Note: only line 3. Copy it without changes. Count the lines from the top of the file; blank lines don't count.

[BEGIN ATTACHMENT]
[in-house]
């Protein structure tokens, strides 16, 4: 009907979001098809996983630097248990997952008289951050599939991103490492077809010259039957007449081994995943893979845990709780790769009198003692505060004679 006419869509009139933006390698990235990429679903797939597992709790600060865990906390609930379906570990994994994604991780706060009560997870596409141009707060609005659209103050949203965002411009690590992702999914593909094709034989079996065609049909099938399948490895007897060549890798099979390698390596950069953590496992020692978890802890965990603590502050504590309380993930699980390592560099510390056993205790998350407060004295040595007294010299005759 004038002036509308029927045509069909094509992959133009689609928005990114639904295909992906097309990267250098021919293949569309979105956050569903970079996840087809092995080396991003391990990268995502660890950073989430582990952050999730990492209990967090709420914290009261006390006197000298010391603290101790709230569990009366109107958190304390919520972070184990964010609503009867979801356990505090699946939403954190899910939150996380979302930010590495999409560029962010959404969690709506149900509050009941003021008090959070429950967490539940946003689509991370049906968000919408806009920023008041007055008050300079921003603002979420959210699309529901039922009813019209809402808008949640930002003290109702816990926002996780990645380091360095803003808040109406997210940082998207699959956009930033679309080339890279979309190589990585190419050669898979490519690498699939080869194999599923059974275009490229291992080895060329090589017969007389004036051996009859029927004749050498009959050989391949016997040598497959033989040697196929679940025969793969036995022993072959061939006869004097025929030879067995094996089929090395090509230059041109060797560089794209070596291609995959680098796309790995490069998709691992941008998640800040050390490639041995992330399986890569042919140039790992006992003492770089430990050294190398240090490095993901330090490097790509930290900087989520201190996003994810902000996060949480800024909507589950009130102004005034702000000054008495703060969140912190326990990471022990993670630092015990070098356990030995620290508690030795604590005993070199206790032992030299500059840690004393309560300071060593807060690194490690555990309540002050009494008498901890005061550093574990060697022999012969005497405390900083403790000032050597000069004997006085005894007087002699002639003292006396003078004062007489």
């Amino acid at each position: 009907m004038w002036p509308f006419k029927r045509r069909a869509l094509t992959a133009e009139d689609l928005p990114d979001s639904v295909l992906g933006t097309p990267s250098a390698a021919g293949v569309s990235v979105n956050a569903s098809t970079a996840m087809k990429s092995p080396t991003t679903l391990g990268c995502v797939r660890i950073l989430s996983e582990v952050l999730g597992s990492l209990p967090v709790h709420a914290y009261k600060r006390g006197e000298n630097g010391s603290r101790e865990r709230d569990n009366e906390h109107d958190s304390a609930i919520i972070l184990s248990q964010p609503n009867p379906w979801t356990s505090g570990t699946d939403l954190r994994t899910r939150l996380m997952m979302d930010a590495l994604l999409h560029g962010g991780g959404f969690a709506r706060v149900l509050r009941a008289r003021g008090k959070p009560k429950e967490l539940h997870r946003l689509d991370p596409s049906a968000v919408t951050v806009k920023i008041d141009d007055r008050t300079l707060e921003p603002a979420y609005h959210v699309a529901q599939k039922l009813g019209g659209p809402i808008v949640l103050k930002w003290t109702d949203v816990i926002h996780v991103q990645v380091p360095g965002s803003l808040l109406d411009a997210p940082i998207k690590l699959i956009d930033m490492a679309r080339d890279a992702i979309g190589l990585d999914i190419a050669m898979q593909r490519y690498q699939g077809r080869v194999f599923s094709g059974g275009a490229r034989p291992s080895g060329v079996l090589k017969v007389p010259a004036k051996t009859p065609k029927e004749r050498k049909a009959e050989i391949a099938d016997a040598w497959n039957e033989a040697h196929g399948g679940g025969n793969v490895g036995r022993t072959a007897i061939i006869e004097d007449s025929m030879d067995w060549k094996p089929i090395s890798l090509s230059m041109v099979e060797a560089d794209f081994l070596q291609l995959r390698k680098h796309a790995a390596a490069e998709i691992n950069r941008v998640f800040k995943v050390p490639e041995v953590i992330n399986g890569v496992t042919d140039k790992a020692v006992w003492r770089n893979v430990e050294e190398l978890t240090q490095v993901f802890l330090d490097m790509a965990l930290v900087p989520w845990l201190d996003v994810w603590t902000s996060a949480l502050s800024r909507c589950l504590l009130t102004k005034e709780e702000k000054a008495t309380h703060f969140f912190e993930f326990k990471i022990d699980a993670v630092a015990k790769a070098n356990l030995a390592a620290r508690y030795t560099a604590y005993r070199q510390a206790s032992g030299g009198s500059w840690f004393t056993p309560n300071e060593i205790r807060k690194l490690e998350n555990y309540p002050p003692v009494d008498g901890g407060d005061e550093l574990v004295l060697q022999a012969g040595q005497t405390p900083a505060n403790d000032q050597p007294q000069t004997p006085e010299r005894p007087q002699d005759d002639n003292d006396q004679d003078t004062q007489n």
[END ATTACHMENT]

């Amino acid at each position: 009907m004038w002036p509308f006419k029927r045509r069909a869509l094509t992959a133009e009139d689609l928005p990114d979001s639904v295909l992906g933006t097309p990267s250098a390698a021919g293949v569309s990235v979105n956050a569903s098809t970079a996840m087809k990429s092995p080396t991003t679903l391990g990268c995502v797939r660890i950073l989430s996983e582990v952050l999730g597992s990492l209990p967090v709790h709420a914290y009261k600060r006390g006197e000298n630097g010391s603290r101790e865990r709230d569990n009366e906390h109107d958190s304390a609930i919520i972070l184990s248990q964010p609503n009867p379906w979801t356990s505090g570990t699946d939403l954190r994994t899910r939150l996380m997952m979302d930010a590495l994604l999409h560029g962010g991780g959404f969690a709506r706060v149900l509050r009941a008289r003021g008090k959070p009560k429950e967490l539940h997870r946003l689509d991370p596409s049906a968000v919408t951050v806009k920023i008041d141009d007055r008050t300079l707060e921003p603002a979420y609005h959210v699309a529901q599939k039922l009813g019209g659209p809402i808008v949640l103050k930002w003290t109702d949203v816990i926002h996780v991103q990645v380091p360095g965002s803003l808040l109406d411009a997210p940082i998207k690590l699959i956009d930033m490492a679309r080339d890279a992702i979309g190589l990585d999914i190419a050669m898979q593909r490519y690498q699939g077809r080869v194999f599923s094709g059974g275009a490229r034989p291992s080895g060329v079996l090589k017969v007389p010259a004036k051996t009859p065609k029927e004749r050498k049909a009959e050989i391949a099938d016997a040598w497959n039957e033989a040697h196929g399948g679940g025969n793969v490895g036995r022993t072959a007897i061939i006869e004097d007449s025929m030879d067995w060549k094996p089929i090395s890798l090509s230059m041109v099979e060797a560089d794209f081994l070596q291609l995959r390698k680098h796309a790995a390596a490069e998709i691992n950069r941008v998640f800040k995943v050390p490639e041995v953590i992330n399986g890569v496992t042919d140039k790992a020692v006992w003492r770089n893979v430990e050294e190398l978890t240090q490095v993901f802890l330090d490097m790509a965990l930290v900087p989520w845990l201190d996003v994810w603590t902000s996060a949480l502050s800024r909507c589950l504590l009130t102004k005034e709780e702000k000054a008495t309380h703060f969140f912190e993930f326990k990471i022990d699980a993670v630092a015990k790769a070098n356990l030995a390592a620290r508690y030795t560099a604590y005993r070199q510390a206790s032992g030299g009198s500059w840690f004393t056993p309560n300071e060593i205790r807060k690194l490690e998350n555990y309540p002050p003692v009494d008498g901890g407060d005061e550093l574990v004295l060697q022999a012969g040595q005497t405390p900083a505060n403790d000032q050597p007294q000069t004997p006085e010299r005894p007087q002699d005759d002639n003292d006396q004679d003078t004062q007489n």